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I think I'll go crazy if I think about every possible way. Which example best adheres to standard notation practice?

  1. cross-staff with mid-staff beaming
  2. cross-staff with all upward beaming
  3. single staff with clef change
  4. single staff with ledger lines
  5. single staff with ottava
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  • 2
    It's a matter of opinion. I prefer no.2, but none of them are 'incorrect'. – PiedPiper Mar 4 at 18:26
  • 4
    Even though the question asks for opinion, it seems answerable by someone experienced with music typography. I don't believe it should be closed. – user1079505 Mar 4 at 18:46
  • Obviously, there is a more correct type of notation, and there are some arguments. Maybe among music editors there are rules of "good form" in notation, or maybe a completely different way. It's like if you swap the words in a sentence, if you put them wrong, you will be understood, but you will sound like savage. – prstch Mar 4 at 19:02
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    I'd say #1 works better for me – Shevliaskovic Mar 4 at 19:04
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    This is not a matter of opinion. All of the elements depicted have documented best practices. – Todd Wilcox Mar 4 at 22:06
5

#4 is most correct. The LH stems should be up instead of down. If space between systems is tight, #5 is the second best alternative for the LH only. The only correct RH is #4.

The reasons why for every choice is readability. Brief clef and octave changes are much harder to read. Keeping the right hand on the upper staff and left hand on the lower staff is easier to read.

Note that for the passage depicted, sempre legato is redundant. If this is the beginning of a longer piece that will not have slurs and pedal marks throughout, then the sempre legato makes more sense.

Definitely buy Elaine Gould’s book Behind Bars which has explanations of all of these options and so much more. It is the authoritative reference on standard notation.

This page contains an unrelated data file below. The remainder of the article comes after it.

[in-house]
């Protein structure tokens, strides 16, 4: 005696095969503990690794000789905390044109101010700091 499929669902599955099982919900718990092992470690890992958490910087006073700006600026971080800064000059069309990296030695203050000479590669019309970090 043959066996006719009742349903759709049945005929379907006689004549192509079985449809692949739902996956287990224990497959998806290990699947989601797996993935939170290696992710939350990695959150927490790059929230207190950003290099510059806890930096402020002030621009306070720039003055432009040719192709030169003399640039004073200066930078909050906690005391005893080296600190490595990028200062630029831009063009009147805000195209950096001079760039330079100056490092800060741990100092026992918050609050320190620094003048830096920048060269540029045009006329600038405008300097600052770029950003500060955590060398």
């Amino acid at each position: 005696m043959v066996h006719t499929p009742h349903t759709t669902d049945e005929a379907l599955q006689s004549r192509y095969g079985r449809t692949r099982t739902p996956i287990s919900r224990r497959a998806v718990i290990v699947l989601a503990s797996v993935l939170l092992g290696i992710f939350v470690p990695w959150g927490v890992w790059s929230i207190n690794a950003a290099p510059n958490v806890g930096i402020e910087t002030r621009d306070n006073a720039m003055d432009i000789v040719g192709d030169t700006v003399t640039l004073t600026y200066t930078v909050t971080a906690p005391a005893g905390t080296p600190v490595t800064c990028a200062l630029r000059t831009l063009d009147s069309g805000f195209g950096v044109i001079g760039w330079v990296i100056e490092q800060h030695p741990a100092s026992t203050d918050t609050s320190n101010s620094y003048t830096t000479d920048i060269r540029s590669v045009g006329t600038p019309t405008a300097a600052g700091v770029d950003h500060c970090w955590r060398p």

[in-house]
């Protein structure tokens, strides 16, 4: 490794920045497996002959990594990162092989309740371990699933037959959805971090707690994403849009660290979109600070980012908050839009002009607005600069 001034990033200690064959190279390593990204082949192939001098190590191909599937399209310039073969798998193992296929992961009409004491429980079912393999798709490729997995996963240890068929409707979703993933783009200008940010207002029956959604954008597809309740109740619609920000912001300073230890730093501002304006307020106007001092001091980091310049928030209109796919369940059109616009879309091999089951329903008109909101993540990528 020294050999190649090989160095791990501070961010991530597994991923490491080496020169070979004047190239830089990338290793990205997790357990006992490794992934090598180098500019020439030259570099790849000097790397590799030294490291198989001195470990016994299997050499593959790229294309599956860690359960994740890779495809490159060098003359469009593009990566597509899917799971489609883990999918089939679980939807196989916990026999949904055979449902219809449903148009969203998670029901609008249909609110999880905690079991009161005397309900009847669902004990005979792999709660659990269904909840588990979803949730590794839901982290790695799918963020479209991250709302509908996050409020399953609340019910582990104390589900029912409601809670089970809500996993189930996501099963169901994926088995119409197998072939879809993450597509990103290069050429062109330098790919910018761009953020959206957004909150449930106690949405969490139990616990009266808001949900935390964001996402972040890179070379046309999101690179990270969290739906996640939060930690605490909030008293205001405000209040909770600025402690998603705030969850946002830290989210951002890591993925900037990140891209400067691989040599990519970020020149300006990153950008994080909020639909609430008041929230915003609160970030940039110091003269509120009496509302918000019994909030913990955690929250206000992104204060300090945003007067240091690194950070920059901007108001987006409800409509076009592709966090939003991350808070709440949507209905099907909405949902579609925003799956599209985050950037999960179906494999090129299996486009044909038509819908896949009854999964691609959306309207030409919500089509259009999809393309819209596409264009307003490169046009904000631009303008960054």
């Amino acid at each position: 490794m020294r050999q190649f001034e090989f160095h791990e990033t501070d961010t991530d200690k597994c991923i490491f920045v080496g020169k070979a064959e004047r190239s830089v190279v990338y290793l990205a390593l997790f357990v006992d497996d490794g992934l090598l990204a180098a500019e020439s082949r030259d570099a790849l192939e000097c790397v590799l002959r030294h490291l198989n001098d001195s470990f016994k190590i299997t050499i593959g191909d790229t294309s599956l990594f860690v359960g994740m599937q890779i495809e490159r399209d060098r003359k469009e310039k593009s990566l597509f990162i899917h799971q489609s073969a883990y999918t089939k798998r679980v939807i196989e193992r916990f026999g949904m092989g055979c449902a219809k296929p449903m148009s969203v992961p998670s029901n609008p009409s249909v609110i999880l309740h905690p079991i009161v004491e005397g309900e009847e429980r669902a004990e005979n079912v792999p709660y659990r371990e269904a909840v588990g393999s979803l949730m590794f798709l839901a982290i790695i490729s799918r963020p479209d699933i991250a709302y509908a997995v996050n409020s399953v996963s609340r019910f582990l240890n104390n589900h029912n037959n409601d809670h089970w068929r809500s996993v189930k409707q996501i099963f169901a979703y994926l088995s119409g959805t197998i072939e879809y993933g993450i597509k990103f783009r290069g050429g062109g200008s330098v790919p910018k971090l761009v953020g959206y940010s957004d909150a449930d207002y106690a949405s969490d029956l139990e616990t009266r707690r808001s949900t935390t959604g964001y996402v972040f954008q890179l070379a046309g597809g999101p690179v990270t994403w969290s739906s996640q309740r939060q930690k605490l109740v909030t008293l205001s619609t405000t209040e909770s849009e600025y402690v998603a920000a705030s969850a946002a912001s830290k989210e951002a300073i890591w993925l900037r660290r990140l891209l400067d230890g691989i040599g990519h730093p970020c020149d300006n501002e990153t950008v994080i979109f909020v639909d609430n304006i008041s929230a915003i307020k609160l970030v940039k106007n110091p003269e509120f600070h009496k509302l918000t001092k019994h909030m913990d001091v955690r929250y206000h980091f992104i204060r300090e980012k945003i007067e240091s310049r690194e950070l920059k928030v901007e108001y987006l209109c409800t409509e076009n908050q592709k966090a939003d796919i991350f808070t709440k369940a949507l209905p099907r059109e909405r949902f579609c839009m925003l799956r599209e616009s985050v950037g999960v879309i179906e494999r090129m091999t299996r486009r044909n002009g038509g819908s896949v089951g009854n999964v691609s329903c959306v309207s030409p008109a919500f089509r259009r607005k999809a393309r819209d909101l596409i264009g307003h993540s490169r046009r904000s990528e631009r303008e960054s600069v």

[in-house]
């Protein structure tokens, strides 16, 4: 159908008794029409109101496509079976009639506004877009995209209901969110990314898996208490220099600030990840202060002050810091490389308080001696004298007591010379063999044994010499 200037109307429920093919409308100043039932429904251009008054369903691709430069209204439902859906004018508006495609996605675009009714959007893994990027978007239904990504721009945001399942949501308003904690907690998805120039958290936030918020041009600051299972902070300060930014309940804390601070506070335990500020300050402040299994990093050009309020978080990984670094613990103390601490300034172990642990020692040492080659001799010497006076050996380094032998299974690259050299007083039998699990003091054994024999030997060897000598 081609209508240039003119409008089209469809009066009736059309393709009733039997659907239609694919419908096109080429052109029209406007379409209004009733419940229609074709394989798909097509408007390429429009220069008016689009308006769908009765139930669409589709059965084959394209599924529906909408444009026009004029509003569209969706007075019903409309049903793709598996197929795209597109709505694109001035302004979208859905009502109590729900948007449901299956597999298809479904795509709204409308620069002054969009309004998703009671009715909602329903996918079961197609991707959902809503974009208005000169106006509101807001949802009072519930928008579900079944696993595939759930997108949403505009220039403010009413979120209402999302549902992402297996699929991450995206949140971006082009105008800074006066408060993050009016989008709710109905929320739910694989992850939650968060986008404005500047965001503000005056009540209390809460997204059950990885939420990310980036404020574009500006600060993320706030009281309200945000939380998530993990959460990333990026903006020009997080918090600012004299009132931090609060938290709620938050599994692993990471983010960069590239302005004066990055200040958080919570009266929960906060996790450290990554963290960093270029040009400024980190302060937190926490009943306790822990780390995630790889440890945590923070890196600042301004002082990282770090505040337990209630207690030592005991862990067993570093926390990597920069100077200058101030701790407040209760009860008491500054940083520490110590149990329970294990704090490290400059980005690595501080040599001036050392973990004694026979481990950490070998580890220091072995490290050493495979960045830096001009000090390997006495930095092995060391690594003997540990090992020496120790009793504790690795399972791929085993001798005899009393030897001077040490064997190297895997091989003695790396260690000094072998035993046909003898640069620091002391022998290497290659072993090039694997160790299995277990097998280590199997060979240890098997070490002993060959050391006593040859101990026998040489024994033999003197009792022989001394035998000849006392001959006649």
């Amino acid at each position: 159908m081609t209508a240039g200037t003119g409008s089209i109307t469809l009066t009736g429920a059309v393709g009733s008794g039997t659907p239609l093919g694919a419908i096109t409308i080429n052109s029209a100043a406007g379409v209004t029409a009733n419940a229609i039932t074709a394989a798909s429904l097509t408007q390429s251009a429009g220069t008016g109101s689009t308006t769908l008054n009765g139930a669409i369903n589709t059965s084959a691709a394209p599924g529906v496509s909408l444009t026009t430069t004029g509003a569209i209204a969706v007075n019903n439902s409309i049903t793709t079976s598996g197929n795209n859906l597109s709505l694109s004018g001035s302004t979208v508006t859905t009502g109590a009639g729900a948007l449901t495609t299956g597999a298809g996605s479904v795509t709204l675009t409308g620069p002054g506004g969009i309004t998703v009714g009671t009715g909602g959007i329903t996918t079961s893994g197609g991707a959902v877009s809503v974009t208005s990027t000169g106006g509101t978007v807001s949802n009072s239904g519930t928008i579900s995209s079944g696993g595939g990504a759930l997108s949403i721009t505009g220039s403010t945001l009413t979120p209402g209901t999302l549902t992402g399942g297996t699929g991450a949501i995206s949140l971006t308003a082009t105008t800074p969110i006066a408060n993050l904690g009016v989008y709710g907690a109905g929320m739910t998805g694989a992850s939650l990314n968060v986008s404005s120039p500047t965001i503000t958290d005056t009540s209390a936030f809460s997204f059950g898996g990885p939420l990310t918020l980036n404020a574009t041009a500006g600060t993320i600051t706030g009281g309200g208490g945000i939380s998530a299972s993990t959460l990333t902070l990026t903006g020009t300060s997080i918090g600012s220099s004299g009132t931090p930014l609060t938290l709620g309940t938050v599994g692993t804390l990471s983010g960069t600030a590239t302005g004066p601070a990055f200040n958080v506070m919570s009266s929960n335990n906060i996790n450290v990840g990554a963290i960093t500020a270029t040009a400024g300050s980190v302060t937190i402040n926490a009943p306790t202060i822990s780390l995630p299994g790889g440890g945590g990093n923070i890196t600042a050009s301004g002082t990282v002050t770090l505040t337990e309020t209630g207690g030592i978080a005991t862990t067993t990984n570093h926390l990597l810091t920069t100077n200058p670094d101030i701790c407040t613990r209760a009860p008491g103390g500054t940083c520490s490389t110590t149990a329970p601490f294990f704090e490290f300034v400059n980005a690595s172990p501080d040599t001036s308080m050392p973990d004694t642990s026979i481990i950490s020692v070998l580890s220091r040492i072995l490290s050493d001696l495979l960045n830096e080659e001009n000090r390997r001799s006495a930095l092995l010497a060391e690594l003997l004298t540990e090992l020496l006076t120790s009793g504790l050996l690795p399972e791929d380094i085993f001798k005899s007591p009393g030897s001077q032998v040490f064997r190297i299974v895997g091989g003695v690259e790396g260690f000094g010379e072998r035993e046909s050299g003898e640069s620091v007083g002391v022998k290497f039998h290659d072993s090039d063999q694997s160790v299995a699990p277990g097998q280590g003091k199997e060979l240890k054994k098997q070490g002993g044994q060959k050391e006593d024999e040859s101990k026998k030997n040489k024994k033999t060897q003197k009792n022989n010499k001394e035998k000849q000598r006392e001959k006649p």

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  • 1
    Sempre Legato is required for the left hand, as it is not otherwise obvious whether the LH should be legato or detached. – Aaron Mar 4 at 23:33
  • The clef/octave changes are borderline, Gould advises against them, but where does Gould state that the hands need to be on separate staves? As far as I can tell from the book she merely states that's the ""most usual" layout (p.304). – PiedPiper Mar 4 at 23:34
  • @Aaron with the pedal mark there it’s mox/nix – Todd Wilcox Mar 5 at 1:20
  • Not at all. Pedal sounds entirely different when notes are played non legato versus legato. – Aaron Mar 5 at 1:47
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    @Dekkadeci you should see how many ledger lines show up in violin or clarinet scores! Sometimes a bunch of ledger lines is still easier to read than tossing in multiple clef changes. This is partly because, once a run or phrase starts, it's easy to "read" the local interval rather than think all the way"back" to what the note & octave is. – Carl Witthoft Mar 5 at 18:11
4

None of these examples are incorrect, an experienced pianist should be able to read all of them, but some of them could be improved:

    1. a downward stem on the first low F# would be better. The sixteenth rest should probably be nearer the lower stave.
    1. the beams on the sixteenth notes (particularly the second quarter) could be a bit more slanted
    1. the LH stems should all point up
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  • Why did you answer a question that you voted to close? – Todd Wilcox Mar 6 at 0:11
  • I had a feeling that other reviewers might not agree with me, so I covered both bases (sorry, I should have retracted the close vote). Other answers and comments support the thesis that it's opinion-based (there are proponents for every version except #5 and even if one version might be best-practice, it's not so clear cut), but it seems that people want to discuss it anyway. – PiedPiper Mar 6 at 10:57
3

I like the right hand of #4 and the left hand of #3. They eliminate the right hand cross staves of #1 and #2 and also the changes of clefs and 8va and 8vb markings. The left hand is almost the same in 3&4 so it’s a toss up but I think stems up is a little cleaner.

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  • 1
    I have a tough time reading #4's highest notes - the C# above Middle C being notated with 4 ledger lines in the bass clef is close to unreadable, at least to me, and I think it's such a terrible idea that I prefer #2. I'd much rather have cross-staff beaming or a clef change when it makes the right hand more readable. – Dekkadeci Mar 5 at 13:31
  • @Dekkadeci Multiple ledger lines are often used in piano music although not as typically above bass clef. In this case it is just one note and is clearly a 5th above the previous note. The reason I chose what I did is I think it is the cleanest looking and visually represents what the music sounds like. – John Belzaguy Mar 5 at 15:02

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